August 4, 2017
Jordan Sheffield: A Slider in Three Parts
Back when I was someone who only read reports and didn’t have to write them, I had a misguided belief in the precision of the 20-80 scale. Baseball Prospectus has always preached that development isn’t necessarily linear, but it’s much easier to understand that in theory than to account for it in practice. In my mind, a guy’s stuff was his stuff and his tools were his tools, and those were the bedrock of his prospect profile. The feel for a pitch might progress or he might add more power as he bulks up, but the change was always built on what was there before.
In reality, the process isn’t that black and white, and players can look completely different from night to night. One of the challenges of evaluating prospects is trying to reconcile conflicting information about a player. Many take the “it’s in there” approach, with the idea being that if a guy flashes a tool or a pitch, that represents his ceiling for that tool or pitch, and the rest of the work is projecting the likelihood of him reaching it. How many times have you read about a prospect with “some feel for the change” that the evaluator projects to average?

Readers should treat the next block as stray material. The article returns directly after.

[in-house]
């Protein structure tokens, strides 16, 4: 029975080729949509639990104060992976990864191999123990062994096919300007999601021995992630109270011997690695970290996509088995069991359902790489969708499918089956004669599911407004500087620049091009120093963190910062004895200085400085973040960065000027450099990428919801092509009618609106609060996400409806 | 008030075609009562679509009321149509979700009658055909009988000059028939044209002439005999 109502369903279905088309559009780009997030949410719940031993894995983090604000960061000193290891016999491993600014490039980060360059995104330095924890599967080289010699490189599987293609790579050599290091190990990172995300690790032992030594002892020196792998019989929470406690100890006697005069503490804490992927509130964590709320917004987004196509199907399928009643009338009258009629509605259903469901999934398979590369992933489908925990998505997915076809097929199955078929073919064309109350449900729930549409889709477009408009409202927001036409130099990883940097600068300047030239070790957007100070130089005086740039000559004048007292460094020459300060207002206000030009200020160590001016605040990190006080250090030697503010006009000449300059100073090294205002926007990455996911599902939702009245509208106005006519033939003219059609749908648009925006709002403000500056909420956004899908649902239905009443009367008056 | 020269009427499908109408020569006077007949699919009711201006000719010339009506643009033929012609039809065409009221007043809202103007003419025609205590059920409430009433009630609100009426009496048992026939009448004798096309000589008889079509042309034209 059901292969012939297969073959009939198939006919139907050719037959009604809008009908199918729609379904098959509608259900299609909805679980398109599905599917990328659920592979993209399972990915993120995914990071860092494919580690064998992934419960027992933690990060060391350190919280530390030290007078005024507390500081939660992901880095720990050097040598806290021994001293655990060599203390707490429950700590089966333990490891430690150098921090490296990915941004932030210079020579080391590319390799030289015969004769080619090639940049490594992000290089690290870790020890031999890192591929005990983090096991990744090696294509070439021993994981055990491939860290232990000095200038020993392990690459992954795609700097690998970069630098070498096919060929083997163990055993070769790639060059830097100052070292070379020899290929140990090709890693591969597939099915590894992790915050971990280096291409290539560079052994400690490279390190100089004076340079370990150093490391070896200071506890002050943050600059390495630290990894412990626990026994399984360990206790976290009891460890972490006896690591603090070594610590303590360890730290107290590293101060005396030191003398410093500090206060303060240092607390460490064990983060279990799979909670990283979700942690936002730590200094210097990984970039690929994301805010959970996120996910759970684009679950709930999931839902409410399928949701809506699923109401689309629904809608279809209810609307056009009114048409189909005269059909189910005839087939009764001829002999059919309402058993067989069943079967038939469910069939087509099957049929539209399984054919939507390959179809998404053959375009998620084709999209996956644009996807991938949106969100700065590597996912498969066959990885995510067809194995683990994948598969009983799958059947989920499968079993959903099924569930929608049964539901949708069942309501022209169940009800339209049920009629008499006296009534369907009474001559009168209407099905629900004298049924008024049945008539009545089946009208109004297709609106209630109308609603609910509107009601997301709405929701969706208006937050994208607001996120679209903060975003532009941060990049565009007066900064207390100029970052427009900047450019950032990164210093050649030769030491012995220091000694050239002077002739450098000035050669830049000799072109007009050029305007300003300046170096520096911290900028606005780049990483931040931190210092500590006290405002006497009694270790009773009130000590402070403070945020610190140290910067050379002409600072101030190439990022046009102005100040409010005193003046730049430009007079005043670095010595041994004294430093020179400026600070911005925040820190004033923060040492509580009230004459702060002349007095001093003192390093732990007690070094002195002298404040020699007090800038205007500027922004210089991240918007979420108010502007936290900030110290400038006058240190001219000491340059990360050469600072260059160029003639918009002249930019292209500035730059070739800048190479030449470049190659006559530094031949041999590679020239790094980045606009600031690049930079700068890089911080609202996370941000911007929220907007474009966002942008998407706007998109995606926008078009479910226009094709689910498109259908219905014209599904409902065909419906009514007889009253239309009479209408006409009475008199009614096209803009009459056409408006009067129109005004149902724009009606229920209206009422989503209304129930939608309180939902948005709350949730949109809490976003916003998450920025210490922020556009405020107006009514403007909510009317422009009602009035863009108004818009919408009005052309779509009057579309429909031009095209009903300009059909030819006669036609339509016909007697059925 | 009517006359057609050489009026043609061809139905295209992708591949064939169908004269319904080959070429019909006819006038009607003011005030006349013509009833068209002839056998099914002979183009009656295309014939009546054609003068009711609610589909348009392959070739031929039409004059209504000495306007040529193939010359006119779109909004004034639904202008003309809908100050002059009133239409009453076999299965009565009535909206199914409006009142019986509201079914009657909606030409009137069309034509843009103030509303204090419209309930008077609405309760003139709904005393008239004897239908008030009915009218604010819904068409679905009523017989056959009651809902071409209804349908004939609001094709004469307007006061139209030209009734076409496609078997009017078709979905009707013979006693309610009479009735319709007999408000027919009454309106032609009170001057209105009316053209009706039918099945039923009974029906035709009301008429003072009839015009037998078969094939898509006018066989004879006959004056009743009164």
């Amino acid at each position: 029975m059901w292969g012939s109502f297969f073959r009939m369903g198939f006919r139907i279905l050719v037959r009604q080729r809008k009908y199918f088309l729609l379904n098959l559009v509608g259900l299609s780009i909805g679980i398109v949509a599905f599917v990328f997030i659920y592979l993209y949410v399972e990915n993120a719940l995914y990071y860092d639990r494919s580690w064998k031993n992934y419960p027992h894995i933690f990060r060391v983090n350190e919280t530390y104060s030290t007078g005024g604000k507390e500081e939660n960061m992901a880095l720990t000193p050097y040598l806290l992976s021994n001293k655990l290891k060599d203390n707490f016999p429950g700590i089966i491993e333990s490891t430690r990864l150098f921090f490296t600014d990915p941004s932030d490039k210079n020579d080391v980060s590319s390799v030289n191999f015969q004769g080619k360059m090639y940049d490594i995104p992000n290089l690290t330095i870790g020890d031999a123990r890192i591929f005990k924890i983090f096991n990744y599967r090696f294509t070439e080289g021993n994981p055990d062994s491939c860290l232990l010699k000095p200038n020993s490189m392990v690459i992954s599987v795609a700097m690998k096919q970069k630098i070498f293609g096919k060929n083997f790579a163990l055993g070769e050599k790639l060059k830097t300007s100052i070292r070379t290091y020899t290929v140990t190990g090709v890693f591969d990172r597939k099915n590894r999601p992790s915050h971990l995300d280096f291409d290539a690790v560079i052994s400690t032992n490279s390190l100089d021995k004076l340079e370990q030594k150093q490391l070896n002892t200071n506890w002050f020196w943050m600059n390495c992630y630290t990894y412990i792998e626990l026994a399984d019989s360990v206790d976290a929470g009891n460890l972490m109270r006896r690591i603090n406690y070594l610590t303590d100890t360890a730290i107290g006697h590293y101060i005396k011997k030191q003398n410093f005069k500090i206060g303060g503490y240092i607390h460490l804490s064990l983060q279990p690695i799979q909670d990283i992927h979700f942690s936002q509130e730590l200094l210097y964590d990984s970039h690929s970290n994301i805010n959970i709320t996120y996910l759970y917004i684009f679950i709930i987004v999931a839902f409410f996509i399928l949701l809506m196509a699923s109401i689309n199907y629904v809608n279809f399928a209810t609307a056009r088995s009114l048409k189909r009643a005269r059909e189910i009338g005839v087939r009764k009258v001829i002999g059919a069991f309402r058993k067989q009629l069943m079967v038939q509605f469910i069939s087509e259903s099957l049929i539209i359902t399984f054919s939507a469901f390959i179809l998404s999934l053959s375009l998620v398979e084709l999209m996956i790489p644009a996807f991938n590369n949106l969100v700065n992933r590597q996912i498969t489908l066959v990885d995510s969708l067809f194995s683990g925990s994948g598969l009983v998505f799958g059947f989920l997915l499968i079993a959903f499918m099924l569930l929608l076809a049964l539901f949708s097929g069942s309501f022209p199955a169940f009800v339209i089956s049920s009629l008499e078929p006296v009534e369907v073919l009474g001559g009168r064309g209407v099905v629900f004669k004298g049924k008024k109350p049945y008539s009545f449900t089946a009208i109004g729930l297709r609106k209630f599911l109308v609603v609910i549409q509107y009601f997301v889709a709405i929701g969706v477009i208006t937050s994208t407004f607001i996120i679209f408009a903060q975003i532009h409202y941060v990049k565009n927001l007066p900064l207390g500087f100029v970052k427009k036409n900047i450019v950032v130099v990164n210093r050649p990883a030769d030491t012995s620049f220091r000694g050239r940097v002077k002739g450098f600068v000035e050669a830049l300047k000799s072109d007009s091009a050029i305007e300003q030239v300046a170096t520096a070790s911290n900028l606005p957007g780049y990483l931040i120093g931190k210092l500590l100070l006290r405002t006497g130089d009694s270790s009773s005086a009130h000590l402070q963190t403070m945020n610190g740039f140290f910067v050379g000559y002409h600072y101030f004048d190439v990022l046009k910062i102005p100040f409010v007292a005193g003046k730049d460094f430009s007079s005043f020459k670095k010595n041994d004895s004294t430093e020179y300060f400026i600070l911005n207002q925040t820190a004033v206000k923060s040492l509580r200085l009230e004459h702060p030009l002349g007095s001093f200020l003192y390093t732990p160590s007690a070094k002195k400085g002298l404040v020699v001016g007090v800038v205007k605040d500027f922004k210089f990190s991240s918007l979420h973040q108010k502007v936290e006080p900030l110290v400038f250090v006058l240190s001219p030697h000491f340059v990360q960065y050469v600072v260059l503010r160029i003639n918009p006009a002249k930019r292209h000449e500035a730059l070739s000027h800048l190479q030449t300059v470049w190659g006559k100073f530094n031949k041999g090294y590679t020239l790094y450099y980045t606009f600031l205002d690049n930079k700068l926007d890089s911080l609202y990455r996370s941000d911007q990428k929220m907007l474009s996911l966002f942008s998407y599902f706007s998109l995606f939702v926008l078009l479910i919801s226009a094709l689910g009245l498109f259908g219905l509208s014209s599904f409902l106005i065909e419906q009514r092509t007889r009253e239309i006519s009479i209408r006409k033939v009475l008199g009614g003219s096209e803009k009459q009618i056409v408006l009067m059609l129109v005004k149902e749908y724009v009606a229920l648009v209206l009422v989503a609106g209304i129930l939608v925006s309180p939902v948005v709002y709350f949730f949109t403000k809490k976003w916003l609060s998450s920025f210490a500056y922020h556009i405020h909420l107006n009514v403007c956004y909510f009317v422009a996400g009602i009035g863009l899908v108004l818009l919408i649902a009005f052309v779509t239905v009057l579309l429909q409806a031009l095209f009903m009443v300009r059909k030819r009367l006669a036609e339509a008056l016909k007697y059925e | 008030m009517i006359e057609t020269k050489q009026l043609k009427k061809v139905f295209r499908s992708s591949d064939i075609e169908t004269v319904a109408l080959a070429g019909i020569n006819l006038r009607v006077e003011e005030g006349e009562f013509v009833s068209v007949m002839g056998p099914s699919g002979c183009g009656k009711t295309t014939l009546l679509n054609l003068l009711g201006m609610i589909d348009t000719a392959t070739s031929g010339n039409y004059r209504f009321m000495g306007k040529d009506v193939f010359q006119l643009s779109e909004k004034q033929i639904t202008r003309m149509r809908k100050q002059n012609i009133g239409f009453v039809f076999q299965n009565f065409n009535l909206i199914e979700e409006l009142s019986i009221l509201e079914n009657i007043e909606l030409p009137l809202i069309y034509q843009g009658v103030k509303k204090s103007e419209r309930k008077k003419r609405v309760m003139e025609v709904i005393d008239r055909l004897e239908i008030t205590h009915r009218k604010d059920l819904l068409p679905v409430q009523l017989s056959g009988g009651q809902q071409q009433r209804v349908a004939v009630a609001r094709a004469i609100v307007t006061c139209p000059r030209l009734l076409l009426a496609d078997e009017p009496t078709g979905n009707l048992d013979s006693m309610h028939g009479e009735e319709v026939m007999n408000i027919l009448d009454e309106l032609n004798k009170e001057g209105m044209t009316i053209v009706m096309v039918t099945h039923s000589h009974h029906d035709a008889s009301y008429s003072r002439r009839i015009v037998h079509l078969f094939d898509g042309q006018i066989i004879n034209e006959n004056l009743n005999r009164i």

Others are more conservative with their grades, preferring to “write what you see.” Sometimes a guy doesn’t show what everyone else says he does, so you become the low guy. However, as Jeffrey Paternostro wrote last week, the job of an evaluator in the public sphere is different than that of a professional scout. I’ve seen Dodgers prospect Jordan Sheffield three times this year. Each time I’ve seen something different, and I don’t quite know what to do.